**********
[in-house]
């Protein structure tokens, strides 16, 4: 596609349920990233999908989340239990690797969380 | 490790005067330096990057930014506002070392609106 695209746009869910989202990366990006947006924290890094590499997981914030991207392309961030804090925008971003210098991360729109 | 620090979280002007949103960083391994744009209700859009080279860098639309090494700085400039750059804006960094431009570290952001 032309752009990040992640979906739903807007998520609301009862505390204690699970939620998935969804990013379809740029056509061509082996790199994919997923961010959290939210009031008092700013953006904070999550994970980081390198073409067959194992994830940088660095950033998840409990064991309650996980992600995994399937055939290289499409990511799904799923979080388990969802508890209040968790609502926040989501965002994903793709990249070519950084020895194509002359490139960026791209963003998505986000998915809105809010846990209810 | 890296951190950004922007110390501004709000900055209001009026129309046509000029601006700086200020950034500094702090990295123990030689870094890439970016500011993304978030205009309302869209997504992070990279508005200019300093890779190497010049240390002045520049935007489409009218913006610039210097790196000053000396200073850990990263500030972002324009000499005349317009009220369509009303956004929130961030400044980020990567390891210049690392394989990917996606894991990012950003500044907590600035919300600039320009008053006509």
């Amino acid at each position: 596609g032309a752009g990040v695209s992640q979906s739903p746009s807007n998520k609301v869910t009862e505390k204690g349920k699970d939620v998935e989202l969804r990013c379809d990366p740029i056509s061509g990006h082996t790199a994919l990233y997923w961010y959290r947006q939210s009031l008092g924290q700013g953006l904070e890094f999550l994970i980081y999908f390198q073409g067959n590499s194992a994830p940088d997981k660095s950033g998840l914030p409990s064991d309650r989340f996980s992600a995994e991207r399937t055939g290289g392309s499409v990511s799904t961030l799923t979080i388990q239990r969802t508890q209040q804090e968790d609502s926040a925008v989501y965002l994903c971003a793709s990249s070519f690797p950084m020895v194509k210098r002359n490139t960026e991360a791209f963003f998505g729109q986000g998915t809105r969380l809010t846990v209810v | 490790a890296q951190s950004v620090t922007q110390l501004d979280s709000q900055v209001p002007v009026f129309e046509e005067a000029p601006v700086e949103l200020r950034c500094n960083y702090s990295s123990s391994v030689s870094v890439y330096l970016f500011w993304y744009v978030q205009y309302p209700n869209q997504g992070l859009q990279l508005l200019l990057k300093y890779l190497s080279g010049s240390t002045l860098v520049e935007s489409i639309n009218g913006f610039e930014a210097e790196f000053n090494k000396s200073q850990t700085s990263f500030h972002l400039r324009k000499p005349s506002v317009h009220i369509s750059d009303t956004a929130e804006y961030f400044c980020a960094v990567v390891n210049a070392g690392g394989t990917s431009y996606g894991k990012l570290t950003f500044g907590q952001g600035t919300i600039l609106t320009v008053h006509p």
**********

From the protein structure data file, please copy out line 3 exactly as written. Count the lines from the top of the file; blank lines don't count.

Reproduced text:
């Amino acid at each position: 596609g032309a752009g990040v695209s992640q979906s739903p746009s807007n998520k609301v869910t009862e505390k204690g349920k699970d939620v998935e989202l969804r990013c379809d990366p740029i056509s061509g990006h082996t790199a994919l990233y997923w961010y959290r947006q939210s009031l008092g924290q700013g953006l904070e890094f999550l994970i980081y999908f390198q073409g067959n590499s194992a994830p940088d997981k660095s950033g998840l914030p409990s064991d309650r989340f996980s992600a995994e991207r399937t055939g290289g392309s499409v990511s799904t961030l799923t979080i388990q239990r969802t508890q209040q804090e968790d609502s926040a925008v989501y965002l994903c971003a793709s990249s070519f690797p950084m020895v194509k210098r002359n490139t960026e991360a791209f963003f998505g729109q986000g998915t809105r969380l809010t846990v209810v | 490790a890296q951190s950004v620090t922007q110390l501004d979280s709000q900055v209001p002007v009026f129309e046509e005067a000029p601006v700086e949103l200020r950034c500094n960083y702090s990295s123990s391994v030689s870094v890439y330096l970016f500011w993304y744009v978030q205009y309302p209700n869209q997504g992070l859009q990279l508005l200019l990057k300093y890779l190497s080279g010049s240390t002045l860098v520049e935007s489409i639309n009218g913006f610039e930014a210097e790196f000053n090494k000396s200073q850990t700085s990263f500030h972002l400039r324009k000499p005349s506002v317009h009220i369509s750059d009303t956004a929130e804006y961030f400044c980020a960094v990567v390891n210049a070392g690392g394989t990917s431009y996606g894991k990012l570290t950003f500044g907590q952001g600035t919300i600039l609106t320009v008053h006509p």